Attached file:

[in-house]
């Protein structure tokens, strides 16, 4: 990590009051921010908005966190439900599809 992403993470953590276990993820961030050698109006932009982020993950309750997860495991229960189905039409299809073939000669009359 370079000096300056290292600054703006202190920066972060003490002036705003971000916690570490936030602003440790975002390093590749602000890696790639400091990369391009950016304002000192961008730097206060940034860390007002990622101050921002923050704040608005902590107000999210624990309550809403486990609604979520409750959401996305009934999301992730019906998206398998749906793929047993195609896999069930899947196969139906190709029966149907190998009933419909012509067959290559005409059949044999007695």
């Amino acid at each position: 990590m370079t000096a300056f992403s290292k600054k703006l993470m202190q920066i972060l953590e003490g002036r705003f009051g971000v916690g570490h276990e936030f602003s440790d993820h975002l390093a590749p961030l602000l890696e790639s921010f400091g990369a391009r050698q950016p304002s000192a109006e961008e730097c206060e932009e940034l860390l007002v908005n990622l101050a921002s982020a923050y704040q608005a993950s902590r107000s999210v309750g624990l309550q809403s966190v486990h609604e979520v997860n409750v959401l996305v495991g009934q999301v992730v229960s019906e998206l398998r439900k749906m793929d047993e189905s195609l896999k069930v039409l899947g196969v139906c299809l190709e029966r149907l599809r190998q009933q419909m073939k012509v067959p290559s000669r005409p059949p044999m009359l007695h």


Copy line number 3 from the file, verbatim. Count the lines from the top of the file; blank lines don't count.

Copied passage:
């Amino acid at each position: 990590m370079t000096a300056f992403s290292k600054k703006l993470m202190q920066i972060l953590e003490g002036r705003f009051g971000v916690g570490h276990e936030f602003s440790d993820h975002l390093a590749p961030l602000l890696e790639s921010f400091g990369a391009r050698q950016p304002s000192a109006e961008e730097c206060e932009e940034l860390l007002v908005n990622l101050a921002s982020a923050y704040q608005a993950s902590r107000s999210v309750g624990l309550q809403s966190v486990h609604e979520v997860n409750v959401l996305v495991g009934q999301v992730v229960s019906e998206l398998r439900k749906m793929d047993e189905s195609l896999k069930v039409l899947g196969v139906c299809l190709e029966r149907l599809r190998q009933q419909m073939k012509v067959p290559s000669r005409p059949p044999m009359l007695h």